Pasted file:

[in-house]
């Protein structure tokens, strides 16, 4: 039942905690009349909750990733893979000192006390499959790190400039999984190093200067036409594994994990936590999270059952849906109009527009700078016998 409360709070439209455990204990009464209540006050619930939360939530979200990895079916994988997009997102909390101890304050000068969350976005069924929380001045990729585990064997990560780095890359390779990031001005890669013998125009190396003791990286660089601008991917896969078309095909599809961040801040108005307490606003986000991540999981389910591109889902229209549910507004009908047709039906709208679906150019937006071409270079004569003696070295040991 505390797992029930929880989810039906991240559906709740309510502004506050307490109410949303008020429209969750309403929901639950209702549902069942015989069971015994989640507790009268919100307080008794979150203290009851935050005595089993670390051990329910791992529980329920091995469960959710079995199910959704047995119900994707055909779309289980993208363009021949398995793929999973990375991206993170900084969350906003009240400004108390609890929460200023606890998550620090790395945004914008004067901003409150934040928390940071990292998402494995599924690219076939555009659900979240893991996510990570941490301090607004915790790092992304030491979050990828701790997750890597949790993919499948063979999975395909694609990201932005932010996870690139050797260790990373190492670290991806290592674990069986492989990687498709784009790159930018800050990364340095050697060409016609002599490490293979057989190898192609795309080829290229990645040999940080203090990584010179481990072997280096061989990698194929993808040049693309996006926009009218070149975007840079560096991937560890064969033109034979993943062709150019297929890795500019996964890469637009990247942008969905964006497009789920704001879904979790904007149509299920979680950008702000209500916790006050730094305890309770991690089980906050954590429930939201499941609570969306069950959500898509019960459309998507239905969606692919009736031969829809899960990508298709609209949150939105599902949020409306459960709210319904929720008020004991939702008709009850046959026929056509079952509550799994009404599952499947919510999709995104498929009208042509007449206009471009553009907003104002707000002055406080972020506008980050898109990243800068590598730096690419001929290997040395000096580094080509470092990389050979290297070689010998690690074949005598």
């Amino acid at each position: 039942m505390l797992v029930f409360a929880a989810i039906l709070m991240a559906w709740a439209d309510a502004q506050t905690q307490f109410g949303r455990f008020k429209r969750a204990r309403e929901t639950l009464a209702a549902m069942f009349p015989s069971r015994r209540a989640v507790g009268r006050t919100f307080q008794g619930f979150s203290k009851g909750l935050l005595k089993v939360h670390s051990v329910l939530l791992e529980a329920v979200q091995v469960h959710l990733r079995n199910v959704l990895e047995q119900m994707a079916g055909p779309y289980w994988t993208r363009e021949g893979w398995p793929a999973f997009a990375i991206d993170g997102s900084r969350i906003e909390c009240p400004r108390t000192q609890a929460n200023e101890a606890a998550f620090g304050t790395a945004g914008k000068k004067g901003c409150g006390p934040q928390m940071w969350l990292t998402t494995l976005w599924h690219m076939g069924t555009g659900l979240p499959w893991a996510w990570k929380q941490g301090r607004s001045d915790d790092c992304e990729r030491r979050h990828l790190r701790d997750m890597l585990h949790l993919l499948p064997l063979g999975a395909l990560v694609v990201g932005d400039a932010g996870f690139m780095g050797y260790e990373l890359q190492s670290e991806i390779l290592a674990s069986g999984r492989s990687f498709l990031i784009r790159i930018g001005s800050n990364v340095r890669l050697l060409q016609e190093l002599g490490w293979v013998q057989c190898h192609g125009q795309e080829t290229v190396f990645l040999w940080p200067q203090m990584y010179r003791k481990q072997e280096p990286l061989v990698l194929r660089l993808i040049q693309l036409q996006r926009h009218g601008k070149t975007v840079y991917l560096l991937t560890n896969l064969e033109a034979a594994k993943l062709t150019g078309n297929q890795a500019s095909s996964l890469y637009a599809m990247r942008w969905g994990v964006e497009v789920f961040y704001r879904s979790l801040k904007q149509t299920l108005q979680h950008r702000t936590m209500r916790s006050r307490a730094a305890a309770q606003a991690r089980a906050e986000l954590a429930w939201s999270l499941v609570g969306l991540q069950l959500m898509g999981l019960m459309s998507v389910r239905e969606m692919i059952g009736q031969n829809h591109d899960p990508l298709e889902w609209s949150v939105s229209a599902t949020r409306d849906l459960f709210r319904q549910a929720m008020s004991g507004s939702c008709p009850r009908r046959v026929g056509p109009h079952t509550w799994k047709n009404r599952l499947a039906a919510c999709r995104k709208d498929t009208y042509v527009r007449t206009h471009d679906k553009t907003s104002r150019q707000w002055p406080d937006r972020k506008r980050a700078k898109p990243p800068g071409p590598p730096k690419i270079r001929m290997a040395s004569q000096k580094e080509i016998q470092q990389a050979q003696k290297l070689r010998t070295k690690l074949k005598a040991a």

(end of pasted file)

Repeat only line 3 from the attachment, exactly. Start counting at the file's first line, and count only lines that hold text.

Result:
């Amino acid at each position: 039942m505390l797992v029930f409360a929880a989810i039906l709070m991240a559906w709740a439209d309510a502004q506050t905690q307490f109410g949303r455990f008020k429209r969750a204990r309403e929901t639950l009464a209702a549902m069942f009349p015989s069971r015994r209540a989640v507790g009268r006050t919100f307080q008794g619930f979150s203290k009851g909750l935050l005595k089993v939360h670390s051990v329910l939530l791992e529980a329920v979200q091995v469960h959710l990733r079995n199910v959704l990895e047995q119900m994707a079916g055909p779309y289980w994988t993208r363009e021949g893979w398995p793929a999973f997009a990375i991206d993170g997102s900084r969350i906003e909390c009240p400004r108390t000192q609890a929460n200023e101890a606890a998550f620090g304050t790395a945004g914008k000068k004067g901003c409150g006390p934040q928390m940071w969350l990292t998402t494995l976005w599924h690219m076939g069924t555009g659900l979240p499959w893991a996510w990570k929380q941490g301090r607004s001045d915790d790092c992304e990729r030491r979050h990828l790190r701790d997750m890597l585990h949790l993919l499948p064997l063979g999975a395909l990560v694609v990201g932005d400039a932010g996870f690139m780095g050797y260790e990373l890359q190492s670290e991806i390779l290592a674990s069986g999984r492989s990687f498709l990031i784009r790159i930018g001005s800050n990364v340095r890669l050697l060409q016609e190093l002599g490490w293979v013998q057989c190898h192609g125009q795309e080829t290229v190396f990645l040999w940080p200067q203090m990584y010179r003791k481990q072997e280096p990286l061989v990698l194929r660089l993808i040049q693309l036409q996006r926009h009218g601008k070149t975007v840079y991917l560096l991937t560890n896969l064969e033109a034979a594994k993943l062709t150019g078309n297929q890795a500019s095909s996964l890469y637009a599809m990247r942008w969905g994990v964006e497009v789920f961040y704001r879904s979790l801040k904007q149509t299920l108005q979680h950008r702000t936590m209500r916790s006050r307490a730094a305890a309770q606003a991690r089980a906050e986000l954590a429930w939201s999270l499941v609570g969306l991540q069950l959500m898509g999981l019960m459309s998507v389910r239905e969606m692919i059952g009736q031969n829809h591109d899960p990508l298709e889902w609209s949150v939105s229209a599902t949020r409306d849906l459960f709210r319904q549910a929720m008020s004991g507004s939702c008709p009850r009908r046959v026929g056509p109009h079952t509550w799994k047709n009404r599952l499947a039906a919510c999709r995104k709208d498929t009208y042509v527009r007449t206009h471009d679906k553009t907003s104002r150019q707000w002055p406080d937006r972020k506008r980050a700078k898109p990243p800068g071409p590598p730096k690419i270079r001929m290997a040395s004569q000096k580094e080509i016998q470092q990389a050979q003696k290297l070689r010998t070295k690690l074949k005598a040991a």